I lifted the purse with my right hand and tightened my left hand around her wrist. I removed the empty liquor bottles and flung them one-by-one into the side yard of the one-story house behind us. I counted 13 empty bottles, 7 additional bottles I hadn’t seen.
There were so many questions I wanted to ask Ellie but couldn’t. My biggest question was, How early did you start drinking today?
*** [Details Removed]]***
In order to avoid arrest by the Huntington Beach Police, I was forced to call Ellie’s mother and ask that she come and pick us both up. The police, along with a kindhearted good Samaritan, kept both of us company. Due to Ellie’s growing violence and insistence on fighting the incredibly patient police officers, I had to place her on the ground and sit on top of her back to keep her down. Facedown on the ground, Ellie dribbled and twerked and sang herself to sleep until her mother arrived to pick us up. The good samaritan and I had to lift her body off the ground and fling her in her mother’s backseat. It was on this ride that I learned things about Ellie I hadn’t been privy to before.
“Ellie has two DUI’s,” Her mother informed me. “She was court-ordered into treatment and she’s been kicked out of several institutions because she kept bringing alcohol into the facilities. She’s had three car accidents, two of the cars didn’t even belong to her, and if she was arrested this time, she would’ve gone away for a long time.”
Her mother started to weep uncontrollably, unsure of what to do with the daughter who didn’t believe she had an issue. The daughter who told everyone she simply enjoyed the taste of a cool beer and nothing more.
“God, we were in so much denial at the beginning. It took a DUI for us to finally accept what was happening. You don’t want to look at your daughter in that light. You don’t want to admit it to yourself or others that your daughter is an alcoholic. The unfortunate thing is she didn’t want to accept it either. She’s never wanted to accept it. She lies to everyone. She’s in denial, plain and simple.”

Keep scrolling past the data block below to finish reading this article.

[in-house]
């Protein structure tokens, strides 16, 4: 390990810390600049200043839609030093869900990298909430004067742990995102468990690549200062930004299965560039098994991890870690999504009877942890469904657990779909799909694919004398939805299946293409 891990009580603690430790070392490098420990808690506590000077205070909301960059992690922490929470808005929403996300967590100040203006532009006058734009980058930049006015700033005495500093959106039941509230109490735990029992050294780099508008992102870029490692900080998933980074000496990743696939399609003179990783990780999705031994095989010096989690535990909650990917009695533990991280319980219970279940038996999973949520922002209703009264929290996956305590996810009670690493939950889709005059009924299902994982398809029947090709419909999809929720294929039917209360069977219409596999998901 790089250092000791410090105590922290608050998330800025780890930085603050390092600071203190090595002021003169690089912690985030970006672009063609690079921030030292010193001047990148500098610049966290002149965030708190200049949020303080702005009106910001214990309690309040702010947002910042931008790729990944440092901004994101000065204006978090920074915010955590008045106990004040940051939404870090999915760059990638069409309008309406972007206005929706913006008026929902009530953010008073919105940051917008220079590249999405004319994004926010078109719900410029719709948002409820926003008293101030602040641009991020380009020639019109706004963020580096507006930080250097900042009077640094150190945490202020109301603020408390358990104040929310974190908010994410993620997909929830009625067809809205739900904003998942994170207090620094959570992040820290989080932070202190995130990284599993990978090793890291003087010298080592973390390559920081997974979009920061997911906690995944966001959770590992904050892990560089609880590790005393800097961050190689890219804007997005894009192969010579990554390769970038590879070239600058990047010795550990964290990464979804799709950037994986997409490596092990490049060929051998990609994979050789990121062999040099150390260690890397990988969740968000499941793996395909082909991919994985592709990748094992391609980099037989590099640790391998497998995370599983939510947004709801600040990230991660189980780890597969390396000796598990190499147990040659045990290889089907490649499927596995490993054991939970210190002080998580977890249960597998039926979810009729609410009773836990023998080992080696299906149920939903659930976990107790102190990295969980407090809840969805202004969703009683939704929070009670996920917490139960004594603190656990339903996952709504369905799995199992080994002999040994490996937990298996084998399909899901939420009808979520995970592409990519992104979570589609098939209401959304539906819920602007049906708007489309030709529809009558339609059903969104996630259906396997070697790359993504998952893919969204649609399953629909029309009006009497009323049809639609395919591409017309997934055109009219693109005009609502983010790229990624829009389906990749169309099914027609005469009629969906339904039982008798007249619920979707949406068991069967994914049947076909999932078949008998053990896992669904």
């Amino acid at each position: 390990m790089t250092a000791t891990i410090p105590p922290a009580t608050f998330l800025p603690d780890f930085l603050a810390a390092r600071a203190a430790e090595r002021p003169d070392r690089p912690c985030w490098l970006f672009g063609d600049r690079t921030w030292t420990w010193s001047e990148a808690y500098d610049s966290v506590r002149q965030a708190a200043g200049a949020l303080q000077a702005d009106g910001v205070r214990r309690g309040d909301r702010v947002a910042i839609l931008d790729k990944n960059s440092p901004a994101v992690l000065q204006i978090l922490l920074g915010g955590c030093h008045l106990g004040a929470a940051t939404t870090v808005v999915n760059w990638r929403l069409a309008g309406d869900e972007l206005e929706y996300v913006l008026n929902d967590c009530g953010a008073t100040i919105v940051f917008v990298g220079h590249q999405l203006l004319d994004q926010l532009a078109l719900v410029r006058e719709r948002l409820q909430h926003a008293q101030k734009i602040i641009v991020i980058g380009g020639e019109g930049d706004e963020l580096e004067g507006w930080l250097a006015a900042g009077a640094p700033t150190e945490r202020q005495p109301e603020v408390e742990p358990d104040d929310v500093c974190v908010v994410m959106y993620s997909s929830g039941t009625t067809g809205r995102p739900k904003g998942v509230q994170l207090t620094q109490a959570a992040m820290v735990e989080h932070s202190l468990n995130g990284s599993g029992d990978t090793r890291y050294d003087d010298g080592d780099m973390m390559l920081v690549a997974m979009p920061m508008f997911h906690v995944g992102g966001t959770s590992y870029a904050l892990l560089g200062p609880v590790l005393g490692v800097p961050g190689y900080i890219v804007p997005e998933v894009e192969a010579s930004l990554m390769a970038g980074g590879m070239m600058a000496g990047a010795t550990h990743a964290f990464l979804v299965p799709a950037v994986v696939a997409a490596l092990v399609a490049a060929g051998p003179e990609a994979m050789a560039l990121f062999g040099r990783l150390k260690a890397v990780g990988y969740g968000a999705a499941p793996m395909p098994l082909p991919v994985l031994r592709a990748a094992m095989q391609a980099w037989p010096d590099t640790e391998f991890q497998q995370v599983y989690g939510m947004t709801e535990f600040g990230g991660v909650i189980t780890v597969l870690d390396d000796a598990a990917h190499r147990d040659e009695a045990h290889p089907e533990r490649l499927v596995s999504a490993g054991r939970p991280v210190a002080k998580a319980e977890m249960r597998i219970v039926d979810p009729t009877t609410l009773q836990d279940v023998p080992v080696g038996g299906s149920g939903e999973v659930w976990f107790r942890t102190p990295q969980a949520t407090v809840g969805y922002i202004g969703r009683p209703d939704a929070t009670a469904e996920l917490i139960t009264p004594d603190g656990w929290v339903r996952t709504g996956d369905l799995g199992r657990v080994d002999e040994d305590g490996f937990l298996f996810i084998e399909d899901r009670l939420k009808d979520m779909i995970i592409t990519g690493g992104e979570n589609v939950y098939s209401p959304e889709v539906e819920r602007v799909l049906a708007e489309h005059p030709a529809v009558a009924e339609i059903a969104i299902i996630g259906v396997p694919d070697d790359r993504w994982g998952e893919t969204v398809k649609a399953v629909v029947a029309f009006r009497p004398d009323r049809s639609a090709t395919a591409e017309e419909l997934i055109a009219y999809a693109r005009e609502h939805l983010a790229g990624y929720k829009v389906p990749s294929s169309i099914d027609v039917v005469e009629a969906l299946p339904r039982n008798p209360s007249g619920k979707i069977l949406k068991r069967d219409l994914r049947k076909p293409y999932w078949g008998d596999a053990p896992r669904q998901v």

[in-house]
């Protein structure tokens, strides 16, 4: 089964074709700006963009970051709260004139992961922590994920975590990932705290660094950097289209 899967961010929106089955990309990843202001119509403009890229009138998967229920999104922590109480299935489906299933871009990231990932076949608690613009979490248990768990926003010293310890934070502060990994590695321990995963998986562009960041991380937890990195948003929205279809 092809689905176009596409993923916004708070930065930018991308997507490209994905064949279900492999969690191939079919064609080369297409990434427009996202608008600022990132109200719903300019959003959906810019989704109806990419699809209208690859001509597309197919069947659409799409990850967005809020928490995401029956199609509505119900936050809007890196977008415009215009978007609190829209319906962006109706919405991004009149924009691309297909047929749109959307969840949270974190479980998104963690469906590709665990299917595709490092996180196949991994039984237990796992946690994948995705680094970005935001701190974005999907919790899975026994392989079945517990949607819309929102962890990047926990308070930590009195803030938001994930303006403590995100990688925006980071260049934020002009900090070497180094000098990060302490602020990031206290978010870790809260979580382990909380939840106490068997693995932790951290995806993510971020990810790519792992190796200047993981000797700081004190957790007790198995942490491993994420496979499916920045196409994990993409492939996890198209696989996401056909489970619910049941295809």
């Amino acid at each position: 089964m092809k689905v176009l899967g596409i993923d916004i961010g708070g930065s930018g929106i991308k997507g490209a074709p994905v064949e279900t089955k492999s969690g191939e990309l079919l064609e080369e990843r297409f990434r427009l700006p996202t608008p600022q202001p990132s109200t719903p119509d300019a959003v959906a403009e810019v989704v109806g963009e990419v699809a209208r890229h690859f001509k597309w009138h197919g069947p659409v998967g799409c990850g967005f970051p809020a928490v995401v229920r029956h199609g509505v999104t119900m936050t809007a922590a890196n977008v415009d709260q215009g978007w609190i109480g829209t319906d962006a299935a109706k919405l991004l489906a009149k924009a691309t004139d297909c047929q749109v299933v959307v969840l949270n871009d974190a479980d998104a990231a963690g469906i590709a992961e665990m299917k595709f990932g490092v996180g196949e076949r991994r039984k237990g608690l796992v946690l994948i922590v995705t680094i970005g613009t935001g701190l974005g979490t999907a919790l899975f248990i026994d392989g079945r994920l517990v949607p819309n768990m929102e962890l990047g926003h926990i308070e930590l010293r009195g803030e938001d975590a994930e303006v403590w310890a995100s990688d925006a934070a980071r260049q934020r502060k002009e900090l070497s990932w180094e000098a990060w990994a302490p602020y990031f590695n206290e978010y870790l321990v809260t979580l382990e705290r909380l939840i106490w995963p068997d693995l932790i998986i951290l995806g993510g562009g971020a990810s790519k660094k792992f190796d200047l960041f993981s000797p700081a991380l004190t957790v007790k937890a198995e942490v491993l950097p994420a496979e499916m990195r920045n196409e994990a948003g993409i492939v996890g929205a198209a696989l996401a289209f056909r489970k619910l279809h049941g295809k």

I said nothing and prayed we found my car soon before her mother started asking me questions.
We found my car a few minutes later in another block across town. I couldn’t believe how far we parked from the beach and how dangerous it could’ve been if I continued dragging Ellie’s limp body towards it.
I sat inside my car and I thought about everything Ellie and I had ever done together. The things we talked about and the things we didn’t. We never talked about the real reasons we were where we were. The real reasons we met.
Ellie never said she was a passionate drunk and I never said I was a creative thief. We were constantly swinging fists, unable to control where we landed. Unable to admit, we had issues. We never talked about her home where her parents forced her to select alliances on a daily basis, threatening to give and take their love, before and during their divorce. We never talked about my home, where emotions were equivalent to weakness and psychological warfare was regularly instigated by temperamental parents. We never talked about the real reason we preferred to date the strong and the healthy, because there wouldn’t be enough room, enough love, for two dysfunctional individuals in need of something more to close the void.
We never talked about our sleepless nights, when I could hear her talk in her sleep. I never told her I could hear her pleas, her screams, the nightmares of her childhood trauma soaring back. I never told her how I laid in the bed beside her, staring up at the ceiling for hours, drowning in my own past, shivering and sweating from the withdrawals I denied I felt. Every night she screamed and every night I willed the ceiling to crash down on me and finally take me away. We never said these things out loud.
Instead, we would smile, we would laugh. We would tell each other we didn’t belong here because we weren’t like the other girls. We were sensitive. We were special. And most importantly, we had no issues.